Avoiding the hidden dangers of exposing workers to fatigue

By Jeff Salton on April 4th, 2017

Portrait of young entrepreneur driving a car while yawning and looks tired, isolated on white

I once worked for a company where the topic of ‘fatigue’ came up in a conversation with the boss about staff welfare.

He quickly admitted that he was a poor example of fatigue management, not just because he worked the odd long day in the office, but that he worked even longer hours when he travelled interstate, which was regularly.

He quoted a typical ‘travel day’ where he left home at 5.30am, drove to the airport, flew interstate, had meetings all day with staff and clients, followed by a dinner engagement, and arrived back in Melbourne at about 10.30pm. He then drove himself home, a trip that took roughly an hour.

That’s an 18-hour day, door-to-door.

The realisation dawned on most people in the room that he probably shouldn’t have driven home from the airport – that final hour in the day was probably the most dangerous time to be on the road.

He blamed himself for not organising a taxi instead of driving and said that he would definitely reconsider his options next time.

Not an isolated occurrence

Many companies have employees who are tasked with long days, especially sales reps who can spend extended hours on the road, some days ending up a long way from home at the close of the working day.

Fatigue is not just feeling tired. Fatigue is an acute or ongoing state of tiredness that results in poor judgement, slower reaction times and reduced capacity to perform a task safely. That’s a dangerous state to be in if you’re behind the wheel of a vehicle.

So, is there any legislation or other guidelines about how many hours sales representatives, for example, should be allowed to drive in a day using their own vehicles? How many rest breaks should they take?

What is your liability if workers refuse to follow developed guidelines around safe driving hours for personal reasons, e.g. family commitments? Can workers be forced to seek overnight accommodation if their driving hours exceed the company’s guidelines?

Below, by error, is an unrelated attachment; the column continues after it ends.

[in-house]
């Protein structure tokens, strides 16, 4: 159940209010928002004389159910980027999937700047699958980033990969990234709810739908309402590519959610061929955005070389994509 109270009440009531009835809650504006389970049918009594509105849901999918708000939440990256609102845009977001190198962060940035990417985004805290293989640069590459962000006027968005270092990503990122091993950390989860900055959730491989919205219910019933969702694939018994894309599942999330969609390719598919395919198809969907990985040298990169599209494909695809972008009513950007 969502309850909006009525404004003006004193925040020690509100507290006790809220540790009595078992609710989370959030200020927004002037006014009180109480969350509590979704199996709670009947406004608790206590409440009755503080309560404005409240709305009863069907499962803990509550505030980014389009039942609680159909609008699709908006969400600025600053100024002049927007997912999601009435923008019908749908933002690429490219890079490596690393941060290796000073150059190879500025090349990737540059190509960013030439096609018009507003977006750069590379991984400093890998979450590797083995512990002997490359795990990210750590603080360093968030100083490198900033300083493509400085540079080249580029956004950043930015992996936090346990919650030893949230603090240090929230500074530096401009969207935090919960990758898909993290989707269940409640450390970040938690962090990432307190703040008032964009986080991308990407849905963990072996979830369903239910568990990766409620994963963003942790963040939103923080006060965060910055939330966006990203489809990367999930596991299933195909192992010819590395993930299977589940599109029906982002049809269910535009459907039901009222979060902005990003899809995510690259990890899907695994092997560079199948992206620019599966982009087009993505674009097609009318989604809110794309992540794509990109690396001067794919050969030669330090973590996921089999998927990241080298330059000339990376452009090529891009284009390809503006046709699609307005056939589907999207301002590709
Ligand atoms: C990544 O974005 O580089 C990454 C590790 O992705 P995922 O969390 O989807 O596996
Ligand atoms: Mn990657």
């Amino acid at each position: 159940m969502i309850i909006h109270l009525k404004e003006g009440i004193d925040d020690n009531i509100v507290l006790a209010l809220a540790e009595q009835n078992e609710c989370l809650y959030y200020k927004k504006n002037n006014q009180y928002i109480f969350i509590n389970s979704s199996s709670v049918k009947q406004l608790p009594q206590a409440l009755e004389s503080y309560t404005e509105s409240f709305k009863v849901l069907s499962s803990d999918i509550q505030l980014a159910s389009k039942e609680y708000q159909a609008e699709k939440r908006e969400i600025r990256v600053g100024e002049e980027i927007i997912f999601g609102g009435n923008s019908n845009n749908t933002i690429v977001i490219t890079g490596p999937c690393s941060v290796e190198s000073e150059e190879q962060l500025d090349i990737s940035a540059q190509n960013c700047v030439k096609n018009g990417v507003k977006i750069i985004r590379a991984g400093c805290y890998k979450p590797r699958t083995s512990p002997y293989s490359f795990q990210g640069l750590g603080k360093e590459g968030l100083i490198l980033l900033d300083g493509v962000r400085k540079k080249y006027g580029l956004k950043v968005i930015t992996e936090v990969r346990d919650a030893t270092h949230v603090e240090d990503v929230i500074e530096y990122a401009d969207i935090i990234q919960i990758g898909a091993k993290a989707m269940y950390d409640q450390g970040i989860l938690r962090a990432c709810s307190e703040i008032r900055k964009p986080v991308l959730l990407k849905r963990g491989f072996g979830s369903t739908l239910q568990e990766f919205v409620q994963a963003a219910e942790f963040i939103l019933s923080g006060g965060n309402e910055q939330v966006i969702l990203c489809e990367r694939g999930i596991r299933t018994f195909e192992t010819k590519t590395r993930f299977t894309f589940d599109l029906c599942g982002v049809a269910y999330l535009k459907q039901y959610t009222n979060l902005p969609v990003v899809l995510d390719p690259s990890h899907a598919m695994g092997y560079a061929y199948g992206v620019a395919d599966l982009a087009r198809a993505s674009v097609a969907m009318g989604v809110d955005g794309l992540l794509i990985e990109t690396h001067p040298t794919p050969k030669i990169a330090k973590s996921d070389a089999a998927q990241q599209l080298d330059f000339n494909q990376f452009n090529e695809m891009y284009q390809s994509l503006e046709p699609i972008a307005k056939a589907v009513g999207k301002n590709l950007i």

Health and safety legal expert, Michael Selinger, a partner at Holding Redlich lawyers, says: “Although there are significant guidelines regarding the management of heavy vehicle drivers (i.e. vehicles with a gross vehicle mass greater than 4.5 tonnes) under the Heavy Vehicle National Law, unfortunately there is little legislative guidance on sales representatives driving their own vehicles for work purposes.”

Michael says the Commercial Sales Award 2010 (the Award) provides that the ordinary hours of work must not exceed 10 hours on any given day. If these driving hours and other working hours exceed 10 hours, then it is likely that you will need to pay overtime in accordance with the Award.

Rest breaks

“Unfortunately, the Award does not provide any further guidance on the issue of rest breaks between driving hours,” he says.

In general, fatigue is a key risk area within the road transport industry and it is a requirement of all businesses to take reasonably practicable steps to ensure that workers are not at risk of fatigue. This can be achieved by implementing systems and procedures that regulate the number of driving hours and scheduled rest breaks for workers.

Michael says that driving hours due to personal reasons would not fall within a business’s responsibility as it is outside of your scope and duty of care.

“However, it would still be important to consider the cumulative effect of these hours in combination with a worker’s regular driving hours to assess whether further action needs to be taken, e.g. providing overnight accommodation or a taxi to take the worker home,” he says.

The Portner Press Health & Safety Handbook, of which Michael is the Editor-in-Chief, has a lot more information about how you can provide a safe working environment for workers whose ‘office’ is their vehicle.

Chapters R2 Road Transport Worker Safety and F3 Fatigue Management of the Handbook offer business-owners a lot of helpful advice on caring for mobile workers.

These two chapters are among 70-plus chapters you’ll find in the Health & Safety Handbook, covering every aspect of health and safety law and how it applies to your workplace … all written in plain English by health and safety legal experts.

Order your copy today on an obligation-free trial and see how the Handbook can quickly help to simplify your business.





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